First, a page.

Billy the Kid

Reviewer's Rating

Is life worth living?  Any doubts about the answer to that can be dispelled by taking in this ‘boutique panto’.  Now in their eighth Christmas season at the Rosemary Branch Theatre in Islington, the Charles Court Opera have contrived, with a cast of six and two musicians, to create an evening of pure joy and hilarity.  The Rosemary Branch is a good, old-fashioned pub with a nice range of London-brewed real ales and excellent food, and the little theatre upstairs was packed last night with an audience that really entered into the spirit of the occasion.  This pantomime may not be on a traditional theme, such as Mother Goose or Dick Whittington, but many of the traditional ingredients are gleefully present : dreadful puns, disgraceful innuendos, cross-dressing, and the audience being moved to exclaim “Oh no he isn’t!” when a character insists that he is.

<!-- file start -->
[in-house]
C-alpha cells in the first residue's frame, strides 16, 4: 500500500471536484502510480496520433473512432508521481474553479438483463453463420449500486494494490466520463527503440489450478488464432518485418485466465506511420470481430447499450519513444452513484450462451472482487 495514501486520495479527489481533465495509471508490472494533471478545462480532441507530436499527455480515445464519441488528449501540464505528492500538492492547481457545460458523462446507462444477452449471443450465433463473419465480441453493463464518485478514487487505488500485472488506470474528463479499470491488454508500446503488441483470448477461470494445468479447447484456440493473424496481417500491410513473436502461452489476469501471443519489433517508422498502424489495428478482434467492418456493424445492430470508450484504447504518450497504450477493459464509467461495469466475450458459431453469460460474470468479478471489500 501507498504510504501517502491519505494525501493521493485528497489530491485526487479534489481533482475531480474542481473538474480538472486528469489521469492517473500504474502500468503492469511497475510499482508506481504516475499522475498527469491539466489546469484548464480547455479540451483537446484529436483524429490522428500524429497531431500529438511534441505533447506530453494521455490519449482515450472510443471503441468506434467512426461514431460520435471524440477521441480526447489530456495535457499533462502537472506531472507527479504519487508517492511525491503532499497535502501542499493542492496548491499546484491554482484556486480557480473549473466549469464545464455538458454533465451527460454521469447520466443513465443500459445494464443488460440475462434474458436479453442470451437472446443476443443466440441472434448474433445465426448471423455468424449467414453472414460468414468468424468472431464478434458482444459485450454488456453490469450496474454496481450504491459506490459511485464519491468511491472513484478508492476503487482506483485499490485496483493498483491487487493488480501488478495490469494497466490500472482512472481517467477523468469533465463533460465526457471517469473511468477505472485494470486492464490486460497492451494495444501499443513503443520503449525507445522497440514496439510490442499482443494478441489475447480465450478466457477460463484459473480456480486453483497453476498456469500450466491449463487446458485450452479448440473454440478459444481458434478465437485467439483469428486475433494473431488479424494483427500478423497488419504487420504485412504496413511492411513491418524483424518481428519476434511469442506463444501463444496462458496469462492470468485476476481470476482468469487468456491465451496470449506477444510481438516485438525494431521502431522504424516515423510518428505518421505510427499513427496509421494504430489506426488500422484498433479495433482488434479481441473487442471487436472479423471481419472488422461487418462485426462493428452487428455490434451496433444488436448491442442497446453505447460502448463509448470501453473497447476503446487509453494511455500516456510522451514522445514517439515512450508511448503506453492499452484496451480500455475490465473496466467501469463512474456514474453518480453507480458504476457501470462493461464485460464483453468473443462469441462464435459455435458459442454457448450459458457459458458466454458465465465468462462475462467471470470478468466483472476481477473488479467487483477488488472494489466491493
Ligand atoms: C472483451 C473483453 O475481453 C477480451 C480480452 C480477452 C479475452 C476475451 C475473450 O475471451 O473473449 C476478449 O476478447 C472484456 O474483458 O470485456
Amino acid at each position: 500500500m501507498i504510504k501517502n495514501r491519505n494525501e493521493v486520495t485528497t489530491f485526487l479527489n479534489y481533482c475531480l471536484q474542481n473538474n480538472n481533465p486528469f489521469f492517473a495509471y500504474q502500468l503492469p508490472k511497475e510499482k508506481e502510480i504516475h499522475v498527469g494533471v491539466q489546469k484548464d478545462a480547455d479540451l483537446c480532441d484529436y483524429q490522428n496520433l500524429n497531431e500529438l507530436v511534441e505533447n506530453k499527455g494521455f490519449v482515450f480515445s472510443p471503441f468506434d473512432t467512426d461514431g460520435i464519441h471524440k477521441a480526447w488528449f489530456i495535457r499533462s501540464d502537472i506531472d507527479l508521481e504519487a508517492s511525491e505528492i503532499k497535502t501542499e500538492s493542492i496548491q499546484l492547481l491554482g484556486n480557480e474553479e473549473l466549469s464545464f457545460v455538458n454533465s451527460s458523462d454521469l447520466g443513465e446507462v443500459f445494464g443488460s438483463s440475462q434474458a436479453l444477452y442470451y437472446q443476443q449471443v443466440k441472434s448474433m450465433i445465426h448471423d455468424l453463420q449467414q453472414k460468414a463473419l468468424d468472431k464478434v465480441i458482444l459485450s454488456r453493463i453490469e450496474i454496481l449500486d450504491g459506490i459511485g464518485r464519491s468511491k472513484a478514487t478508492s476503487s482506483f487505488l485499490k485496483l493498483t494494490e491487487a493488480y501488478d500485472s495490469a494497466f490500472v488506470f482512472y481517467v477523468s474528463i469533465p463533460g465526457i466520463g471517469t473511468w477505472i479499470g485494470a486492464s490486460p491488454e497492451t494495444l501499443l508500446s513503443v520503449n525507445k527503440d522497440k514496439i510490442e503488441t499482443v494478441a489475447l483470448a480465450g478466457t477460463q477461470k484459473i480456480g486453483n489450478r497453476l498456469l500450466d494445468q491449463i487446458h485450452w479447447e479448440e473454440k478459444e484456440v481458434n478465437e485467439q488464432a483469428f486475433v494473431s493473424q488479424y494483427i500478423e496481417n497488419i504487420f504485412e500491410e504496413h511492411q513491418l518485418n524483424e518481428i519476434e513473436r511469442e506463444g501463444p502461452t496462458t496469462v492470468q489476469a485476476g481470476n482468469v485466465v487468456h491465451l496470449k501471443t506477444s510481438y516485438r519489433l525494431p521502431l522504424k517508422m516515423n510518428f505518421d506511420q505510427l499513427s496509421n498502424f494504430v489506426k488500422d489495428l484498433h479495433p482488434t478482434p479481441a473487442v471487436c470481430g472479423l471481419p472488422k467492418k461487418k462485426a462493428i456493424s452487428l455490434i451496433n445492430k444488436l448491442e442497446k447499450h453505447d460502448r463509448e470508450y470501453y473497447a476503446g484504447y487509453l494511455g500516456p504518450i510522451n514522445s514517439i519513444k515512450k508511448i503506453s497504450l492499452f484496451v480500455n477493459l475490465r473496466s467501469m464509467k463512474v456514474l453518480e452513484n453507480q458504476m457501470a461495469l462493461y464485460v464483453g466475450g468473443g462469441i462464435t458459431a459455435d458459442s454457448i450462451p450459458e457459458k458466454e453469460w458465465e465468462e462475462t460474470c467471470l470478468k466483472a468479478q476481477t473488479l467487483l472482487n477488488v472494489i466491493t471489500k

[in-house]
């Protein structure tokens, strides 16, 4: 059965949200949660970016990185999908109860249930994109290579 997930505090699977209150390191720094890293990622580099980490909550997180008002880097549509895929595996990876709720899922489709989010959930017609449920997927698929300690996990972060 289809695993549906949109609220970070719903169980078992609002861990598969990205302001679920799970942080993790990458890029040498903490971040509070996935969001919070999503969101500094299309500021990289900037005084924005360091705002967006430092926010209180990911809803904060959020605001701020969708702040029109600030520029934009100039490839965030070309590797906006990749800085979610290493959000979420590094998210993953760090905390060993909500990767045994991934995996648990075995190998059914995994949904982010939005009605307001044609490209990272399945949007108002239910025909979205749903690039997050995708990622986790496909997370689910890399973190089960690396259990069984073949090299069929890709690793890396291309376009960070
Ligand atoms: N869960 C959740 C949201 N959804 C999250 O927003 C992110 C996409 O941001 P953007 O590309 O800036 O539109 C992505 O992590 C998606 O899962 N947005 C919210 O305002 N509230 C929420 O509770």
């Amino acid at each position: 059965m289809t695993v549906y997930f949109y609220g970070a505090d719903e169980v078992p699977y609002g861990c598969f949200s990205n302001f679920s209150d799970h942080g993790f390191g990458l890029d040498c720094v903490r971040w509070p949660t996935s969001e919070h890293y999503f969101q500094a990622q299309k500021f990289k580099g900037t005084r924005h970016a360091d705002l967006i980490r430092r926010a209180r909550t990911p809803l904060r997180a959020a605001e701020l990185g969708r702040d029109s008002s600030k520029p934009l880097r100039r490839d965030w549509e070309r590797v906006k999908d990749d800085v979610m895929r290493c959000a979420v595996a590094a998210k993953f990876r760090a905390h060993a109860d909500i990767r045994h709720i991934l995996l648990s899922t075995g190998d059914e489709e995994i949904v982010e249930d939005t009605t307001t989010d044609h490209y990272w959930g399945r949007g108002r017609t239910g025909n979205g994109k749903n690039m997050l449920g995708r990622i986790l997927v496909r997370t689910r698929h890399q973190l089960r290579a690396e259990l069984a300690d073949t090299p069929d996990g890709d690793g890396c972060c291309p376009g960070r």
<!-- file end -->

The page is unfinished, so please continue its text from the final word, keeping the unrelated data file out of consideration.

The script is very clever, and the story line very inventive.  I will not spoil it for the reader by giving away what happens, save to mention that Billy the Kid is a young goat.  There are lots of allusions to popular culture to be picked up, e.g. movies such as Raiders of the Lost Ark, while some classic hit songs have been adapted to glorious effect.  The Animals’ House of the Rising Sun, the Bee Gees’ Staying Alive, the Righteous Brothers’ (and Jimmy Young’s) Unchained Melody and Frankie Lane’s 1959 Rawhide are among those pressed into service.  The singing is of the highest quality – which is to be expected, I suppose, as the show is being put on by an opera company.

Just to mention one or two nice touches which particularly tickled my funny-bone, the villain is a Cockney costermonger whose rhyming slang meets with incomprehension in the badlands of Arizona, while the proprietress of the saloon is a pantomime dame of the old school, in the persona of a Northern stand-up comedian.  This show taps such a rich vein of comedy that I would urge anyone who is troubled about the meaning of life to go and see it, and be cured!